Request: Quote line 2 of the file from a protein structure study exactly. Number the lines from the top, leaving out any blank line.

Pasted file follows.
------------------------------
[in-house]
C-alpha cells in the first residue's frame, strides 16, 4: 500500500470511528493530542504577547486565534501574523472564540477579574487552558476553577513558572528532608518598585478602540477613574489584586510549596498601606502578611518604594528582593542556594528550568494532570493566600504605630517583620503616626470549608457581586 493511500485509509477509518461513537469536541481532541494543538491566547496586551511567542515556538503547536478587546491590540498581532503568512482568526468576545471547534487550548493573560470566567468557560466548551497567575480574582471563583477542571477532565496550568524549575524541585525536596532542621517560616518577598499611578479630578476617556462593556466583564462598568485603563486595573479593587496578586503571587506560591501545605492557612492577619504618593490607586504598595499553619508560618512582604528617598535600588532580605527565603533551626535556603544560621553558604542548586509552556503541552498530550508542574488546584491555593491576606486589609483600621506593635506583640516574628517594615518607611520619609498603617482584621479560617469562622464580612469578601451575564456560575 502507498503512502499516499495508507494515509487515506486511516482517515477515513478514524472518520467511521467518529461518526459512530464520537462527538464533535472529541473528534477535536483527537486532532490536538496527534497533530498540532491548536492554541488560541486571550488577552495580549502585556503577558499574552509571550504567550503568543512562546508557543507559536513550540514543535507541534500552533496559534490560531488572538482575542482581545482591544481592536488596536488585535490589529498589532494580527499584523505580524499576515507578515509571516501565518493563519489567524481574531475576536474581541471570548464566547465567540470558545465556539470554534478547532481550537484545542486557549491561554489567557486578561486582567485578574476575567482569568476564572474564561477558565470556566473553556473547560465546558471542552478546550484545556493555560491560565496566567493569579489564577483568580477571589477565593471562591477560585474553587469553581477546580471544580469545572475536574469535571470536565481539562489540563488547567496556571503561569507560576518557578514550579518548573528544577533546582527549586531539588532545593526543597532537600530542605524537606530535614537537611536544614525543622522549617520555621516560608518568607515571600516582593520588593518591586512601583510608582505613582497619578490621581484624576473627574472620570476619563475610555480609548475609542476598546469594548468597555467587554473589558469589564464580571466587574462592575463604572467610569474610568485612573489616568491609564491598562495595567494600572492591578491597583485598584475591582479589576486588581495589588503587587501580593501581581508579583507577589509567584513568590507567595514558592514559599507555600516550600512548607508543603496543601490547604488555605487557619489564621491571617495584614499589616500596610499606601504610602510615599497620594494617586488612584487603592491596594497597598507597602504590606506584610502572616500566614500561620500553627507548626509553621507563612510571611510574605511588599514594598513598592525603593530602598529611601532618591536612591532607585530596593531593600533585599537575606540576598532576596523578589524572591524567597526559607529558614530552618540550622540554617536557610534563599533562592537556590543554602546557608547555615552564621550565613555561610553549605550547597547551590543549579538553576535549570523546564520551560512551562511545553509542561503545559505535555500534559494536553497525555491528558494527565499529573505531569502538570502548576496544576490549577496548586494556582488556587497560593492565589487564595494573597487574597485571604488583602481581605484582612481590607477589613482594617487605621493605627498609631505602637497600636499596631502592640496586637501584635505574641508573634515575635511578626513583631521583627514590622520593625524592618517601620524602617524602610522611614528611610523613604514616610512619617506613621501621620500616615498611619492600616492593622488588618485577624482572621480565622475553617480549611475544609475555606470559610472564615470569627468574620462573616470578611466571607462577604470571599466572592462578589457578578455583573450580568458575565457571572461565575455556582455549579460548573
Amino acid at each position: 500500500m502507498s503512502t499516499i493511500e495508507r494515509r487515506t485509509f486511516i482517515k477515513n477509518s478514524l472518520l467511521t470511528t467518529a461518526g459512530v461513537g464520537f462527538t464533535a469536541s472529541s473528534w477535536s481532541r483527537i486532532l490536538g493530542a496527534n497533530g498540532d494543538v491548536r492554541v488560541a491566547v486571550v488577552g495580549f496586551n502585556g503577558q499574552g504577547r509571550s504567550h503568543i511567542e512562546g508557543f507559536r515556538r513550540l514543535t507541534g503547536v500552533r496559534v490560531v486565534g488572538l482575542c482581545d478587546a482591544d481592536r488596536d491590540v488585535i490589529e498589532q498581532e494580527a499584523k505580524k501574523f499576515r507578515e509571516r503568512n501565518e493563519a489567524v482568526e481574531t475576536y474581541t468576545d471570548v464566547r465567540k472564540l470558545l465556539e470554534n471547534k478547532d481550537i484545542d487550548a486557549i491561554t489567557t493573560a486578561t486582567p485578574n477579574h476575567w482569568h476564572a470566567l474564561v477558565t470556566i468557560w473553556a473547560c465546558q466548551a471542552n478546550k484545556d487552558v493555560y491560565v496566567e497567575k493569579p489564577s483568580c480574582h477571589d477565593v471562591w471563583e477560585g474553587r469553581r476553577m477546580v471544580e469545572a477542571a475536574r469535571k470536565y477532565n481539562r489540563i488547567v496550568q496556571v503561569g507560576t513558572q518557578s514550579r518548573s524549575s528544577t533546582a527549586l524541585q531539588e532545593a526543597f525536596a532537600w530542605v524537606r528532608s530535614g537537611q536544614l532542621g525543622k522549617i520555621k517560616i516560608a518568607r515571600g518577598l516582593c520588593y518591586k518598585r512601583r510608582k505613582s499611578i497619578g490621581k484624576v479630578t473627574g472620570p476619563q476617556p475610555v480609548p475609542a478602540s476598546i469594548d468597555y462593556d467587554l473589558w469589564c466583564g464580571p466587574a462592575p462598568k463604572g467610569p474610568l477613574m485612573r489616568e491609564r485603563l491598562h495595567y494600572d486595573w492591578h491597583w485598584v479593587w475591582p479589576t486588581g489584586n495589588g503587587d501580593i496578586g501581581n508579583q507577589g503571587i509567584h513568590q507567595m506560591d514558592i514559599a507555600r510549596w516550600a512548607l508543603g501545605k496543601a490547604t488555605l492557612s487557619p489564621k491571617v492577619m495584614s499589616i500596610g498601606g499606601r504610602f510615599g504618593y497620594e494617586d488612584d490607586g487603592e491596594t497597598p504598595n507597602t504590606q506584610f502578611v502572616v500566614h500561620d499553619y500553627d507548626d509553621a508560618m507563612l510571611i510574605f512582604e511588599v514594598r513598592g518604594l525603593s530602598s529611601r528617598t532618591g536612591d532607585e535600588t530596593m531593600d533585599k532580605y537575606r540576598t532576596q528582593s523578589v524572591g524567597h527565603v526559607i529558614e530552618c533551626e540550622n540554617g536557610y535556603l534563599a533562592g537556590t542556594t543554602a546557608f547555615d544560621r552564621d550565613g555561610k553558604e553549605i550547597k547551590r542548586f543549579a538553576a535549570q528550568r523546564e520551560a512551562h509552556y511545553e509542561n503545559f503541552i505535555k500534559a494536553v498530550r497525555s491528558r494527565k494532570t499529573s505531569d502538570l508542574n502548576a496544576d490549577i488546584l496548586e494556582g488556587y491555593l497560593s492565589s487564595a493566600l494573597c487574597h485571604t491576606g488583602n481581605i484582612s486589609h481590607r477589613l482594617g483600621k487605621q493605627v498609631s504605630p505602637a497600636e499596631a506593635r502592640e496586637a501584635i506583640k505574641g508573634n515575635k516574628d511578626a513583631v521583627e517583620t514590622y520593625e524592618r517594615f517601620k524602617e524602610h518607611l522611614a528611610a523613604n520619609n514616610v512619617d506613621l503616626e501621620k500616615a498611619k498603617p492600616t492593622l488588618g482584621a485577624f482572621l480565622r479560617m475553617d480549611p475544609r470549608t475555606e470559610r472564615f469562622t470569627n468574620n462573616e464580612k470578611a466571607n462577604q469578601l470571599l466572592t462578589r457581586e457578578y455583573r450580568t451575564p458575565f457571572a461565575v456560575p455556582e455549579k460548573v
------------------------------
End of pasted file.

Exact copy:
C-alpha cells in the first residue's frame, strides 16, 4: 500500500470511528493530542504577547486565534501574523472564540477579574487552558476553577513558572528532608518598585478602540477613574489584586510549596498601606502578611518604594528582593542556594528550568494532570493566600504605630517583620503616626470549608457581586 493511500485509509477509518461513537469536541481532541494543538491566547496586551511567542515556538503547536478587546491590540498581532503568512482568526468576545471547534487550548493573560470566567468557560466548551497567575480574582471563583477542571477532565496550568524549575524541585525536596532542621517560616518577598499611578479630578476617556462593556466583564462598568485603563486595573479593587496578586503571587506560591501545605492557612492577619504618593490607586504598595499553619508560618512582604528617598535600588532580605527565603533551626535556603544560621553558604542548586509552556503541552498530550508542574488546584491555593491576606486589609483600621506593635506583640516574628517594615518607611520619609498603617482584621479560617469562622464580612469578601451575564456560575 502507498503512502499516499495508507494515509487515506486511516482517515477515513478514524472518520467511521467518529461518526459512530464520537462527538464533535472529541473528534477535536483527537486532532490536538496527534497533530498540532491548536492554541488560541486571550488577552495580549502585556503577558499574552509571550504567550503568543512562546508557543507559536513550540514543535507541534500552533496559534490560531488572538482575542482581545482591544481592536488596536488585535490589529498589532494580527499584523505580524499576515507578515509571516501565518493563519489567524481574531475576536474581541471570548464566547465567540470558545465556539470554534478547532481550537484545542486557549491561554489567557486578561486582567485578574476575567482569568476564572474564561477558565470556566473553556473547560465546558471542552478546550484545556493555560491560565496566567493569579489564577483568580477571589477565593471562591477560585474553587469553581477546580471544580469545572475536574469535571470536565481539562489540563488547567496556571503561569507560576518557578514550579518548573528544577533546582527549586531539588532545593526543597532537600530542605524537606530535614537537611536544614525543622522549617520555621516560608518568607515571600516582593520588593518591586512601583510608582505613582497619578490621581484624576473627574472620570476619563475610555480609548475609542476598546469594548468597555467587554473589558469589564464580571466587574462592575463604572467610569474610568485612573489616568491609564491598562495595567494600572492591578491597583485598584475591582479589576486588581495589588503587587501580593501581581508579583507577589509567584513568590507567595514558592514559599507555600516550600512548607508543603496543601490547604488555605487557619489564621491571617495584614499589616500596610499606601504610602510615599497620594494617586488612584487603592491596594497597598507597602504590606506584610502572616500566614500561620500553627507548626509553621507563612510571611510574605511588599514594598513598592525603593530602598529611601532618591536612591532607585530596593531593600533585599537575606540576598532576596523578589524572591524567597526559607529558614530552618540550622540554617536557610534563599533562592537556590543554602546557608547555615552564621550565613555561610553549605550547597547551590543549579538553576535549570523546564520551560512551562511545553509542561503545559505535555500534559494536553497525555491528558494527565499529573505531569502538570502548576496544576490549577496548586494556582488556587497560593492565589487564595494573597487574597485571604488583602481581605484582612481590607477589613482594617487605621493605627498609631505602637497600636499596631502592640496586637501584635505574641508573634515575635511578626513583631521583627514590622520593625524592618517601620524602617524602610522611614528611610523613604514616610512619617506613621501621620500616615498611619492600616492593622488588618485577624482572621480565622475553617480549611475544609475555606470559610472564615470569627468574620462573616470578611466571607462577604470571599466572592462578589457578578455583573450580568458575565457571572461565575455556582455549579460548573